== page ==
Madeline Ripa, MD
Composition, Indication, and Outcomes of Autologous Serum Tears in Chicago
The components of the tear film are important to maintain the normal health of the eye and the ocular surface. There are many different causes of dry eye causing symptoms of dryness, irritation, light sensitivity, foreign body sensation, red eyes and poor vision. The use of artificial tears as a first line substitute of the normal tears. This treatment, however, is sometimes inadequate because it lacks the biological nutrients found in the natural tear film. Eye drops made from a portion of a patient’s blood are known as autologous serum tears. These have been studied for use in certain conditions because they have many of the same nutrients as natural tears. The purpose of this research is to study 1) the composition of serum tears from different vendors, 2) the different reasons for prescribing serum tears, and 3) the level of benefit from the serum tears for the different indications.
Conjunctival microvascular hemorheologic metrics in type II diabetes mellitus
Development of diabetic complications often occurs without warning. Problems such as diabetic retinopathy, which can lead to permanent vision loss may develop suddenly particularly among individuals with poor sugar control. Previous studies have suggested that reduced or irregular blood flow in small blood vessels may precede diabetic complications. Development of tools that help one identify these abnormalities would be helpful as a marker of diabetic complications. The purpose of this study, therefore, is to test a method of identifying sluggish blood flow in the small blood vessels of the white of the eye that may precede complications such as diabetic retinopathy related to elevation in blood sugar.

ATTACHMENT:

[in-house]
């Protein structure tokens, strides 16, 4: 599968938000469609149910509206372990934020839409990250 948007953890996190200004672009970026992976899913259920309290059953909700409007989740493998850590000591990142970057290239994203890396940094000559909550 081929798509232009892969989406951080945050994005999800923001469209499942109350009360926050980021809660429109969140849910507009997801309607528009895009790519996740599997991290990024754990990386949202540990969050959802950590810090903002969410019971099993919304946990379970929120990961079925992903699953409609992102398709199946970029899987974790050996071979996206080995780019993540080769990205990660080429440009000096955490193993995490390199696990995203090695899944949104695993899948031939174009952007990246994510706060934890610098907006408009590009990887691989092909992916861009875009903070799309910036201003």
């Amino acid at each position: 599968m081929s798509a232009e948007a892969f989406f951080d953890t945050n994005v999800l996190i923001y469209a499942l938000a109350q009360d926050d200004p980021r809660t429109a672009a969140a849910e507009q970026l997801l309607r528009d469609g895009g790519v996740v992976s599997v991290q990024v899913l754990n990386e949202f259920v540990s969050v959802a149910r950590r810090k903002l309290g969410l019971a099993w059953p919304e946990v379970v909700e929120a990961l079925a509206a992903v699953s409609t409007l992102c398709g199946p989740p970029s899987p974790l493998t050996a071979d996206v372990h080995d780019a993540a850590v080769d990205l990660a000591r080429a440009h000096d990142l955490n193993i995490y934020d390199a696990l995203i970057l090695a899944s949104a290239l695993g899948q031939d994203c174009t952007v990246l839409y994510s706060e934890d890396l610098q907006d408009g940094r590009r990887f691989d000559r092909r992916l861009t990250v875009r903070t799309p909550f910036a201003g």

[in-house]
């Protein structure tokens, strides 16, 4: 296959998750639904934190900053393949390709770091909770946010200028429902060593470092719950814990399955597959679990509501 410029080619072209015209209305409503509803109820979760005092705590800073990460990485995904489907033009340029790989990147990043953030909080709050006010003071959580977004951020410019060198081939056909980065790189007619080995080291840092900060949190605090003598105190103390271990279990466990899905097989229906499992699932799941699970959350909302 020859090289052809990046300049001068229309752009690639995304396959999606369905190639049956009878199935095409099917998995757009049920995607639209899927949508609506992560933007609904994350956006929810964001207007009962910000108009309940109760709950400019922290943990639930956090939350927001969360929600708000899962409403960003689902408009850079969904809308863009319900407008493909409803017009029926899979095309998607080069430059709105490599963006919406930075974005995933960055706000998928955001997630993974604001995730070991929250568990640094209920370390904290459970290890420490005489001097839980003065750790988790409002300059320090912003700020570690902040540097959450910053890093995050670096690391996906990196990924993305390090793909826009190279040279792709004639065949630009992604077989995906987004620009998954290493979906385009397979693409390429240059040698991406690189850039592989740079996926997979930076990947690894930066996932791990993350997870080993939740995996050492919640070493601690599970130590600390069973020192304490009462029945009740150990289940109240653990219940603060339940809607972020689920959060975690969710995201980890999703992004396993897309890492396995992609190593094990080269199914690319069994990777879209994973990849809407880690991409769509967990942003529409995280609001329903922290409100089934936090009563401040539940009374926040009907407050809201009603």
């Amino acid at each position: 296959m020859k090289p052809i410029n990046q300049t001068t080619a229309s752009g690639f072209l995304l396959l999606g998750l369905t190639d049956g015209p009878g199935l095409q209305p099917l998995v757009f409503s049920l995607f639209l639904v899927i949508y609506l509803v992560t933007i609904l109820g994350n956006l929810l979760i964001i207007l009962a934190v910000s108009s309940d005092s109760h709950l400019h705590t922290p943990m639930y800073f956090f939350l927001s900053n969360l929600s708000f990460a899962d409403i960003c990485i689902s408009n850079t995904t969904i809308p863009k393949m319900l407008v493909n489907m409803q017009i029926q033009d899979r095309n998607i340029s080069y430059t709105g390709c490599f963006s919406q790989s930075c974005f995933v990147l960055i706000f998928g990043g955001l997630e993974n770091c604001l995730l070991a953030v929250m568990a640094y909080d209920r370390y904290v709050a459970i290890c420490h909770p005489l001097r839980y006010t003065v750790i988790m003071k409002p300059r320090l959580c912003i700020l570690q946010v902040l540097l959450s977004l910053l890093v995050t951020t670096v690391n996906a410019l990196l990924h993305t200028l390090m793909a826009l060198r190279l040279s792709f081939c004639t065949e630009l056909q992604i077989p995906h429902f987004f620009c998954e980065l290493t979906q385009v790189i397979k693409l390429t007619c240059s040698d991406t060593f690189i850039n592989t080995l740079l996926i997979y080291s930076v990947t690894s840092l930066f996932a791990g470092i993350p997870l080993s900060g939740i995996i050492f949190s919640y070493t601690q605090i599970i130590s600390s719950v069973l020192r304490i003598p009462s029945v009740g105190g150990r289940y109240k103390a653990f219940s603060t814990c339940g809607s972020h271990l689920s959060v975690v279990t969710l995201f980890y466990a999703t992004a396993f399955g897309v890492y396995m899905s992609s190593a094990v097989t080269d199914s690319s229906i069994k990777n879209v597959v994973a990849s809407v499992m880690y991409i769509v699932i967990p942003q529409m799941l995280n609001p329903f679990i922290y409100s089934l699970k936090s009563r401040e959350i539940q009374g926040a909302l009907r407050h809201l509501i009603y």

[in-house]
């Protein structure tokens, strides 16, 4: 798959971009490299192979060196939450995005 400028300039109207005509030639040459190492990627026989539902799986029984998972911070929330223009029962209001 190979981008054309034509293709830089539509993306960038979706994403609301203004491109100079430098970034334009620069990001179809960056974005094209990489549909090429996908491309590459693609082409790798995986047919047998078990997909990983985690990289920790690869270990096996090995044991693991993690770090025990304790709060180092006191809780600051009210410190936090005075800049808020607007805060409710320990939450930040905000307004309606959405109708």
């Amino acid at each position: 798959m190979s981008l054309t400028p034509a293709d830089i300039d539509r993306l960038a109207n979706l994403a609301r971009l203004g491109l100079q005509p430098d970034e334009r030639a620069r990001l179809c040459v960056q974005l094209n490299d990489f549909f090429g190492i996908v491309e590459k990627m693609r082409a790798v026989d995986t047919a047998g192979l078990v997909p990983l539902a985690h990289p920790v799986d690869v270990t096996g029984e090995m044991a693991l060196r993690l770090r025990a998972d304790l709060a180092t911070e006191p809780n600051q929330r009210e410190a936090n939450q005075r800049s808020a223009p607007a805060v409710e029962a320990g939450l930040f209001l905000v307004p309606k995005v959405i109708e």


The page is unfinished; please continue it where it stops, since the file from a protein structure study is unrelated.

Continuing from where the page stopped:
The role of IL-13 and granulysin in the pathogenesis of Stevens-Johnson Syndrome/Toxic Epidermal Necrolysis
Steven Johnson Syndrome (SJS) and Toxic Epidermal Necrolysis (TEN) are very rare diseases but they have a high mortality rate. In the severe cases, they are followed by a lot of complications involving different organs which lead at the end to a multi-organ failure then death. One of the major complications is that it leads to visual impairment and blindness. The pathogenies of the disease is not fully understood yet. The patients with SJS/TEN are usually seen by different physicians involving multidisciplinary approach in the management of this disease. There is yet no definitive specific treatment for this condition especially since the pathophysiology is not completely understood. Granulysin is reported to be a key mediator for disseminated keratinocyte death in Stevens Johnson syndrome and toxic epidermal necrolysis. However, its role in the precise mechanism of ocular surface disease is not fully understood. The association of combined IL-13/IL-4R signaling pathway gene polymorphism with SJS accompanied by ocular surface complications has been reported. Although, the expression of cytokines and chemokine receptors in the cutaneous lesions of SJS has been reported earlier, their precise roles in development of ocular surface disease has not been completely studied. This study will be focused on the expression of granulysin and IL-13 in the skin and blood of patients with SJS/TEN as studied by immunohistochemistry and ELISA techniques. The levels of IL-13 and granulysin will be correlated with the degree of ocular surface disease in these patients by referring to the patient charts.
Autophagy and Retinal Post-Ischemic Conditioning
Central retinal artery occlusion (CRAO) due to thrombus or embolism develops into retinal ischemia, often with visual acuity less than 20/400, at an incidence of 1-15/10,000 yearly. Severe visual loss increases health care costs, mortality and depression; and decreases productivity, independence, and quality of life. CRAO is also often the first indication of significant atherosclerosis, whose prevalence increased 35% from 1993-2007 (hcupnet.ahrq.gov). Current therapy, which attempts to increase retinal blood flow, has not improved outcome. Inner retinal ischemia is also, significantly, a final common pathway in major, chronic vision-threatening diseases including retinal vein occlusion and diabetic retinopathy (DR). With the increasingly aging population, DR is expected to increase 4-fold by 2050 (cdc.gov), a major health care burden affecting more than 10 million new US persons yearly. Elucidating the mechanisms that protect retinal cells in post-ischemic conditioning is paramount to the development of novel therapeutic strategies for the management of retinal ischemic disorders.
Dimitra Skondra, MD, PhD
Role of Gut Microbiome in Age Related Macular Degeneration